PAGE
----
Separate Rooms

The neo-Georgian townhouse belonging to Moore Capital Management executive Zack Hampton Bacon III has landed on the market at just shy of $11 million. The residence made headlines this year when the hedge-fund executive and his fiancée, Diandra Douglas, the ex-wife of Michael Douglas (they divorced in 2000, before Mr. Douglas took up with Catherine Zeta-Jones), split in a contentious and well-publicized feud that pitted the couple in a cross-country custody battle for their two newborns.

The listing is the latest chapter in the high-profile couple’s separation, which found its way into The New York Times this summer when the couple sparred over the custody of their newborn twins, which were delivered by a surrogate mother in March.

Mr. Bacon—who with his brother Louis owns a private polo field at the family’s Port of Missing Men estate in Southampton—purchased the home for $5.8 million in March 2002, city real-estate records show. The 20-foot-wide townhouse at 123 East 69th Street totals some 8,000 square feet and has six bedrooms, five bathrooms, eight wood-burning fireplaces, a wood-paneled library and a dramatic fourth-floor terrace. The historic mansion, on 69th Street between Park and Lexington avenues, was built between 1872 and 1873, and the home underwent an exterior renovation in the 1930’s. The townhouse also has unique details, even by exclusive Upper East Side standards, including an elevator, a gym with sauna and an indoor waterfall in the entrance hall.

Listing brokers Sami Hassoumi of Brown Harris Stevens and Eileen Robert of Halstead Property could not be reached for comment.

Through a spokesperson, Mr. Bacon declined to comment.

The exact origins of the couple’s fissure are not entirely known. According to previous reports, Ms. Douglas, 48, wanted to raise the children at her estate in the Santa Barbara hills, while Mr. Bacon sought to raise the children at their New York townhouse. The feud came to a head in May, when, after four years together, Ms. Douglas filed a temporary restraining order against Mr. Bacon and even had him escorted away in handcuffs by the local sheriff. According to Mr. Bacon’s spokesperson, the charges have since been dismissed, and the couple will enter into legal proceedings later this month for custody of the children.

Celebrated sitcom producer Norman Lear’s former co-op in the gilded Beaux-Arts mansion at 828 Fifth Avenue, which had once been the grand private residence of coal magnate Edward J. Berwind, is now on the market. Mr. Lear’s third-floor apartment and the fourth-floor spread above it are both available as a duplex for $10.95 million. Paula Del Nunzio, of Brown Harris Stevens, has the exclusive listing.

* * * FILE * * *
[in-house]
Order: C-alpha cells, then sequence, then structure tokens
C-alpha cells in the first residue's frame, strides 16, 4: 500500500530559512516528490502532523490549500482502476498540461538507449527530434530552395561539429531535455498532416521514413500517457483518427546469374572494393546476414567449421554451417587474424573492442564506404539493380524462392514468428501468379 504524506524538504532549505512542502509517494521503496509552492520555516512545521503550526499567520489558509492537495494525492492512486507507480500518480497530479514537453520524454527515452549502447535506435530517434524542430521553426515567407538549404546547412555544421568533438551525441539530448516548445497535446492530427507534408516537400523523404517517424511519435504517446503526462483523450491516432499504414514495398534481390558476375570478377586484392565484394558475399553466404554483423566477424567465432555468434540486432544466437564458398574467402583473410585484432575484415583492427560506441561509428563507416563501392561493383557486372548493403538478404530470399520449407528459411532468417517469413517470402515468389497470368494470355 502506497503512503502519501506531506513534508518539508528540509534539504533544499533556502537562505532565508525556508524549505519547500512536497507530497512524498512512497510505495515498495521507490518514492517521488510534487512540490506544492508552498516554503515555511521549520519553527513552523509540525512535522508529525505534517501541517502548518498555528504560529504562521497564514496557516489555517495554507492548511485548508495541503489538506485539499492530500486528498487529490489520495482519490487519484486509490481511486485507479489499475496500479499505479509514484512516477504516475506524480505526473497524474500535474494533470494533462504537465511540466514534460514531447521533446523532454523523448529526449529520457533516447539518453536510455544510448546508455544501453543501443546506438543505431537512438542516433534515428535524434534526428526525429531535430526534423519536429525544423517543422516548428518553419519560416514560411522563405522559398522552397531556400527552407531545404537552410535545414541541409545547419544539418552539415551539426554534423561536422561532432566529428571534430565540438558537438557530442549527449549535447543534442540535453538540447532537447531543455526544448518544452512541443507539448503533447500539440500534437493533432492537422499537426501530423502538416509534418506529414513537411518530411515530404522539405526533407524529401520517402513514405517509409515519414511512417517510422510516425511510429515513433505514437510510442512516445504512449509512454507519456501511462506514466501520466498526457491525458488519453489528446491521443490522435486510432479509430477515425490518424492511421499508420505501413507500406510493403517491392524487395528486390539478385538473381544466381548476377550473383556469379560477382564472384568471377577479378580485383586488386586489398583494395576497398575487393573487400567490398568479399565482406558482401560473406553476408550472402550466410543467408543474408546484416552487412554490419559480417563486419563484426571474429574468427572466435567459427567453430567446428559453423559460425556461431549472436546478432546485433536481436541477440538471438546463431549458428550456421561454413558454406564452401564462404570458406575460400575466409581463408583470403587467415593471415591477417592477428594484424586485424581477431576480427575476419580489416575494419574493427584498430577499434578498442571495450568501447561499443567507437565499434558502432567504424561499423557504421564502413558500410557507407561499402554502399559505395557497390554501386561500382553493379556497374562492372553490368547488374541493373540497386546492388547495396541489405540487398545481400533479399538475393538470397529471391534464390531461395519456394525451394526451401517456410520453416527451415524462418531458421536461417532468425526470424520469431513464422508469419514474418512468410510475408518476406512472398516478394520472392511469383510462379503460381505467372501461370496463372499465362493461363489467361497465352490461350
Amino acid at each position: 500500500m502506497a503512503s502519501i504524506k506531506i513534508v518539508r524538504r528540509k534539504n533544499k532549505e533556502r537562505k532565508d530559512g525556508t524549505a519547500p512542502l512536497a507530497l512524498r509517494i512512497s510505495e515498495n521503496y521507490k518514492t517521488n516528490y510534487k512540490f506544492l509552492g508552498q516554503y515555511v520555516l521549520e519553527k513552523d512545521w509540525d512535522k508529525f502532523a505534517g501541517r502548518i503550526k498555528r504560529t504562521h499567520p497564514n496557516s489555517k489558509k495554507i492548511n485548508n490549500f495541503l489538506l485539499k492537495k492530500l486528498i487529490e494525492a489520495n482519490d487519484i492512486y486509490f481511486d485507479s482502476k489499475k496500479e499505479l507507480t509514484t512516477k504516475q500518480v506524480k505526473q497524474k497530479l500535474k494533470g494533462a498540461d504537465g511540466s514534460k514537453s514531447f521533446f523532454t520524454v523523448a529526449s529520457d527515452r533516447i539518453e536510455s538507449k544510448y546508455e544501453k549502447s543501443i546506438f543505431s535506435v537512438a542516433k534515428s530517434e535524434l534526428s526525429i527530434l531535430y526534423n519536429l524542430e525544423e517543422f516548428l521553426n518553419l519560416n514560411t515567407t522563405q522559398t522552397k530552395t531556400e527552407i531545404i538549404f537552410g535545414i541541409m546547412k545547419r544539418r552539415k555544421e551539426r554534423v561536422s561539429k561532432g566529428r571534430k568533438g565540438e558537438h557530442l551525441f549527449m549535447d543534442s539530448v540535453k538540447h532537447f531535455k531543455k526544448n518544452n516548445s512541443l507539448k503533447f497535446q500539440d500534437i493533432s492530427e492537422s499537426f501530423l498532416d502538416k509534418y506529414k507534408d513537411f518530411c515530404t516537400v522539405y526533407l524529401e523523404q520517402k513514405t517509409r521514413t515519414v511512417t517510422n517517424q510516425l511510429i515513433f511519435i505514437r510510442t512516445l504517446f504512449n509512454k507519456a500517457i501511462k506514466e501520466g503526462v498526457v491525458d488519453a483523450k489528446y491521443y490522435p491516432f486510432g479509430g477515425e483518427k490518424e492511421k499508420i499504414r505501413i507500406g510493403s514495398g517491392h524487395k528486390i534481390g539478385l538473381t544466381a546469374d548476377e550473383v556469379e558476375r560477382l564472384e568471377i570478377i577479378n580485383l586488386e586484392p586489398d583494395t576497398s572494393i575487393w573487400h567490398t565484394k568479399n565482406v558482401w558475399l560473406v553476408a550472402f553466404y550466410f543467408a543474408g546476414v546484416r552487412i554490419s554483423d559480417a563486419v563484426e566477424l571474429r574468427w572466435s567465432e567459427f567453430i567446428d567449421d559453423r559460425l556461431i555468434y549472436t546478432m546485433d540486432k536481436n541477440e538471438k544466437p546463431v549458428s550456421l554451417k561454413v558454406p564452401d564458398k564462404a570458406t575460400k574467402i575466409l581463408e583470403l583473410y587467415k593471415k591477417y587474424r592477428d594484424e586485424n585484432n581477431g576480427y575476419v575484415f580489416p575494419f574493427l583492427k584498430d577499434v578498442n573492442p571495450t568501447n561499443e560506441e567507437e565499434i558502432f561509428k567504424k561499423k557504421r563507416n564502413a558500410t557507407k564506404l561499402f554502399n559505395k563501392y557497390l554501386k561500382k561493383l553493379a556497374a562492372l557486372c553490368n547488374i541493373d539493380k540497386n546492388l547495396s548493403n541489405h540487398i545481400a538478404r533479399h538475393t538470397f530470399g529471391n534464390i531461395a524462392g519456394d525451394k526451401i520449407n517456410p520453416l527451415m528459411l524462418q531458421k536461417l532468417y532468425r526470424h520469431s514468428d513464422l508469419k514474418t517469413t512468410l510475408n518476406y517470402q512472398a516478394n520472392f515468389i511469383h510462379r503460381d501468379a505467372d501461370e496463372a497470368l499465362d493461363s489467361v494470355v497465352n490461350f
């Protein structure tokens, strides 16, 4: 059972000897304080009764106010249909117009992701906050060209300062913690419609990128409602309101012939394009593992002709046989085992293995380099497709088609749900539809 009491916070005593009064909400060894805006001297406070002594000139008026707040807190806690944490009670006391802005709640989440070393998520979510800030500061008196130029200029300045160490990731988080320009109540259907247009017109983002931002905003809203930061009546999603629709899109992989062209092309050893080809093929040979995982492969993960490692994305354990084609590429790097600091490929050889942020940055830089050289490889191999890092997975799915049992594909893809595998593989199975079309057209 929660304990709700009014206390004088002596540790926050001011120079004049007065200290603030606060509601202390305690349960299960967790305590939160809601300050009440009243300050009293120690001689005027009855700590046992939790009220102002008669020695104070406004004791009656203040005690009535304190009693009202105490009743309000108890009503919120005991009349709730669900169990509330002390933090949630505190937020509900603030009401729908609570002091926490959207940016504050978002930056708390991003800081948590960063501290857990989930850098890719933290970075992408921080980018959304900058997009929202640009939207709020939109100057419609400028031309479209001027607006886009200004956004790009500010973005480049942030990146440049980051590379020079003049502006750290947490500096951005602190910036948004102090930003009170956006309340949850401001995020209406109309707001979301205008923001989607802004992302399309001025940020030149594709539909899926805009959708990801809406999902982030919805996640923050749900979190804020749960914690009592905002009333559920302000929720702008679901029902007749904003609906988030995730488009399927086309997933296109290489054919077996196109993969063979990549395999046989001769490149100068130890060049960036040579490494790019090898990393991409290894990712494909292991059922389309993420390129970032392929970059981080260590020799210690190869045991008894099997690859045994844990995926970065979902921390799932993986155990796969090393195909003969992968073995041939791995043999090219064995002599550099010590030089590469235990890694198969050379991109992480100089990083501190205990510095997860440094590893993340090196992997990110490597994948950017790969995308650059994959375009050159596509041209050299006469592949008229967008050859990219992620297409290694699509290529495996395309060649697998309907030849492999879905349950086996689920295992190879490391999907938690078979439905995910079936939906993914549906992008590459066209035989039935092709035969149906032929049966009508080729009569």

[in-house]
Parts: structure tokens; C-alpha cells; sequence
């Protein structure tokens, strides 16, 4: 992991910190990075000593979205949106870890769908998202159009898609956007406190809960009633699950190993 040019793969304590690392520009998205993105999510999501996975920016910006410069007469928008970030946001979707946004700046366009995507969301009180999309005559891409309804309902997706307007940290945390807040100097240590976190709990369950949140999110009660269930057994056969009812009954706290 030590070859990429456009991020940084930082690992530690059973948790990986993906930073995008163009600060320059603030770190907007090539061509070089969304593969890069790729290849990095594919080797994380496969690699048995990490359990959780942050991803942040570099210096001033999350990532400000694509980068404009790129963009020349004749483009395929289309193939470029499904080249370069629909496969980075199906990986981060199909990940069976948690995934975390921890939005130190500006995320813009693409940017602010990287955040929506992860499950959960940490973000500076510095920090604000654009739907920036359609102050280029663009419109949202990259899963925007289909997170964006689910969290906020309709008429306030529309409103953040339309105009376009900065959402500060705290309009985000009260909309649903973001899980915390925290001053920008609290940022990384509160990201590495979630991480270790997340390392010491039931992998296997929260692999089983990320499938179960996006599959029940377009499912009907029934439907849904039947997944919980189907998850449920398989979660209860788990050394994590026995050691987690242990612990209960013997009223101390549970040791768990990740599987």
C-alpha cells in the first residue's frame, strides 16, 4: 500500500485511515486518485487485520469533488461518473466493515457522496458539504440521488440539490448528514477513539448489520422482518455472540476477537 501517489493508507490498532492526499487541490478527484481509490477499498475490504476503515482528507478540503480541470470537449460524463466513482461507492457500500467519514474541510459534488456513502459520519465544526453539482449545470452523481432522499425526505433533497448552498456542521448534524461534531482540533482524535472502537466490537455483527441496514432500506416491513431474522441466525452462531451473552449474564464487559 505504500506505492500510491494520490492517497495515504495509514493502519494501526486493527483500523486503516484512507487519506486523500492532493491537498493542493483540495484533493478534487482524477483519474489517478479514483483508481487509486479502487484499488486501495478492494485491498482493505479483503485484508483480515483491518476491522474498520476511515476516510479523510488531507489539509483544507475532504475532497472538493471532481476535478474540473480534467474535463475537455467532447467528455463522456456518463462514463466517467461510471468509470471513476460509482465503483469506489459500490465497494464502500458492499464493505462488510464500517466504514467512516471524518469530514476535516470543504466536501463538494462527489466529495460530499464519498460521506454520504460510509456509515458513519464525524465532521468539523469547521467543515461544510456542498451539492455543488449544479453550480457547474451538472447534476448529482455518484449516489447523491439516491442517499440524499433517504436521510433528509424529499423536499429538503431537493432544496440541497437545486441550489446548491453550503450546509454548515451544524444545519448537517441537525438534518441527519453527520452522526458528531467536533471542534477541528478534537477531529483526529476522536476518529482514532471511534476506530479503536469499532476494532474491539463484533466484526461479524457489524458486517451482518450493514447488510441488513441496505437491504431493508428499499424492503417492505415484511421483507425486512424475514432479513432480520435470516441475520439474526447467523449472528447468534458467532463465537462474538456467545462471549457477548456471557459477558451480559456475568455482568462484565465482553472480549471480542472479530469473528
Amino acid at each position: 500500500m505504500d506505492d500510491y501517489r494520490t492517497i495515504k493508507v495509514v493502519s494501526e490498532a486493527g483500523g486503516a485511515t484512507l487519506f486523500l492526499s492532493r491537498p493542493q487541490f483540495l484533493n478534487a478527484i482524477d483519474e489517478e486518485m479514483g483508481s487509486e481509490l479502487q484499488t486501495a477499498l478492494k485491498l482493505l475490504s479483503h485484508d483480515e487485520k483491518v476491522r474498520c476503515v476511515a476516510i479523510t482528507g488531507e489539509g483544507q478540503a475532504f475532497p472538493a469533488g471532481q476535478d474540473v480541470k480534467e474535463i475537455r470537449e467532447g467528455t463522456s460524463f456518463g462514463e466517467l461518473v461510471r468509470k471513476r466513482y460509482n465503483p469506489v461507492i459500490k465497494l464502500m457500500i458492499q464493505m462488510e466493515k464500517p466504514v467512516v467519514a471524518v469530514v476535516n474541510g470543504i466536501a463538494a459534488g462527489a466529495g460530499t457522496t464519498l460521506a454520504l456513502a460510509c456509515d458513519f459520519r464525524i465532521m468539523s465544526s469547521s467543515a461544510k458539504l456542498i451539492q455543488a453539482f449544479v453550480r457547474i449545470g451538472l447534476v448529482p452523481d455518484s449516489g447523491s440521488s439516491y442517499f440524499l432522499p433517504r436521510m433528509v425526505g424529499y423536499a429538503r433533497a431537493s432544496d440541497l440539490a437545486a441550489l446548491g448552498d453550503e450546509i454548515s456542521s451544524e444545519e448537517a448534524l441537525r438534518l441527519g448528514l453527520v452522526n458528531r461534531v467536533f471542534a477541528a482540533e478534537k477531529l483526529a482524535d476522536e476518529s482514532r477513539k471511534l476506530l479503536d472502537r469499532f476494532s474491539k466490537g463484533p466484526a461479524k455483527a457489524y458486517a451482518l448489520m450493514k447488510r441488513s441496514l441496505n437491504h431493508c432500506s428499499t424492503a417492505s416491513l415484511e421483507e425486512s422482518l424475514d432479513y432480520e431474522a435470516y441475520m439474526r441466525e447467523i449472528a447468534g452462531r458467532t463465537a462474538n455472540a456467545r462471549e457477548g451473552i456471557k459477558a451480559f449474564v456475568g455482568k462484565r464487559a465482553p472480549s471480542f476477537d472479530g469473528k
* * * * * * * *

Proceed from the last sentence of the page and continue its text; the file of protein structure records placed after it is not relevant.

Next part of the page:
Combined, the duplex has 15 rooms, eight bedrooms, six full baths, two half baths, eight wood-burning fireplaces and three exposures—west, north and east. The listing is significant, as many real-estate experts attest that 828 Fifth, on the corner of the city’s most exclusive townhouse block of East 64th Street, is perhaps among Manhattan’s most storied residences.

Built in 1896 for the Berwind family—who furnished coal to the United States Navy for its fleets and to railroads up and down the East Coast, as well as for the city’s budding new I.R.T. subway system—the building was once described by architectural historian John Tauranac in The New York Times “as unabashedly Louis XV and about as close to Versailles as residential New York has to offer.” When Madonna toured the second-floor apartment there—which has a grand ballroom stretching much of the building’s 110-foot length—she reportedly lay down on the floor and gazed up at the 18-foot ceilings for 15 minutes (she eventually passed on taking the apartment, as the building didn’t offer a private parking garage). Along with Mr. Lear, the building has also been home to the designer Adolfo, Cher and Institute of Aeronautical Sciences.

Berwind was a close confidante to many of the 20th century’s business titans, including Henry Clay Frick, Harvey Firestone, Andrew Carnegie and Henry Ford. Along with the grand Manhattan townhouse, the Berwinds often retreated to their Newport estate, the Elms on Bellevue Avenue, a grand mansion done in the 18th-century Parisian style.